The FBI is aware of several election-related hacks of GOP officials and surrogates, law enforcement sources tell Fox News.
While Fox News is told there is no evidence to suggest an intrusion of the broader Republican National Committee, these sources say numerous GOP-aligned individuals have been targeted by hackers.
This follows a series of high-profile cyberattacks targeting Democratic institutions, including the Democratic National Committee and Democratic Congressional Campaign Committee, as well as the targeting of the Illinois and Arizona election systems.
These sources say the activity folds into what is described as a massive hacking campaign – believed to be carried out by Russian hackers – targeting D.C. operatives and members of both sides of the aisle with the presumed goal of seizing confidential information regarding the 2016 election season.
While the GOP-targeted activity does not rise to the scale of the Democratic-aimed hacks, one such source told Fox News these actors are trying to seize information from “everyone in this town” to draw a roadmap to the election.
Additionally, Fox News is told many of these successful compromises are coming by way of phishing attacks, where hackers target individuals or organizations with seemingly authentic emails that direct the receiver to click a tainted link or open an attachment that is actually embedded with malicious computer software, or malware.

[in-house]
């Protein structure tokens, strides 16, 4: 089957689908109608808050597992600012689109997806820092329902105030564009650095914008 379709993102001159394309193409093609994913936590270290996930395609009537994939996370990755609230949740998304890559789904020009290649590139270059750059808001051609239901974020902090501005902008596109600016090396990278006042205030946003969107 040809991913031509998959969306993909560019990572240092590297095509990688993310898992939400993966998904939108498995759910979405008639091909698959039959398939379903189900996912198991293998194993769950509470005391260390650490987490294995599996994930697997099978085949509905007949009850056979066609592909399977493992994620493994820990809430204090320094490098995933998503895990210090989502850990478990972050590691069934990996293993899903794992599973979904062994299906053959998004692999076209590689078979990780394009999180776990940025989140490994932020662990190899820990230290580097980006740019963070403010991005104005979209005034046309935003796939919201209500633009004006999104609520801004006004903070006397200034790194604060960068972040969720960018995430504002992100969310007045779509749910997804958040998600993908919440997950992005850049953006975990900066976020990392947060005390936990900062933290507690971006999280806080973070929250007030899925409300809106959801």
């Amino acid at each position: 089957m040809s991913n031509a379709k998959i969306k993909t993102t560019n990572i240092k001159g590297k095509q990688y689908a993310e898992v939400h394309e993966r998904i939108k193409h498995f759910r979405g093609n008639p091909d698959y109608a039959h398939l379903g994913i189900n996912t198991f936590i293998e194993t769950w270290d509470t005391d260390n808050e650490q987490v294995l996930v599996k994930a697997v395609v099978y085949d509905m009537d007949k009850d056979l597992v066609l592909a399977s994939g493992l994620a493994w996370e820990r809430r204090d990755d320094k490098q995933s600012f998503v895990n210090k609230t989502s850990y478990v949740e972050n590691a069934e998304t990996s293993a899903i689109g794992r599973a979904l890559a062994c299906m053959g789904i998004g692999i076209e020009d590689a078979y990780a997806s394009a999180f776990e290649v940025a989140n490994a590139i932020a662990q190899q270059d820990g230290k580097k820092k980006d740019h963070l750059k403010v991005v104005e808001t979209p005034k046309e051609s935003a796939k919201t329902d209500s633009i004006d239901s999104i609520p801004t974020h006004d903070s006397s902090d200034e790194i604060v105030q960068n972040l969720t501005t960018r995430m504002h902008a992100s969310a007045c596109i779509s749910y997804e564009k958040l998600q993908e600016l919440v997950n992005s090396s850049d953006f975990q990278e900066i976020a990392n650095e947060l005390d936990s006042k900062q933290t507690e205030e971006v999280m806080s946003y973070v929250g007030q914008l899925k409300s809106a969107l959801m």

As a matter of practice, Fox News is told the FBI maintains lines of communication with officials from both main political parties in an effort to insulate them from any potential cyberattacks and to demonstrate best practices.
The FBI would not comment on this activity.
U.S. officials have attempted to quell concerns over the susceptibility of the nation’s election system to cyberattacks. Speaking at different conferences in Washington, D.C., last week, the head of the FBI and the secretary of Homeland Security both dismissed the idea that hackers could easily skew a vote tally.
FBI Director James Comey, addressing an audience at the Intelligence and National Security Summit, said that the “dispersed and clunky” nature of the U.S. election system would make it hard for a hacker to alter the vote count. DHS Secretary Jeh Johnson told Fox News last week he has “a lot of confidence” in the security of U.S. electoral infrastructure.
The U.S. government has yet to publicly acknowledge Russia as the perpetrator of these cyberattacks. Russian President Vladimir Putin has denied any involvement.
Asked why, given a pile of public analysis suggesting that Russia is behind these attacks, the United States has not taken action against the Kremlin, Comey suggested it may be taking place behind the scenes.
“We have a variety of tools that we as a government use to try and deter behavior on the Internet outside of norms,” Comey said on Wednesday. “Just because you can’t see something doesn’t mean that your government’s not doing something to try and change behavior.”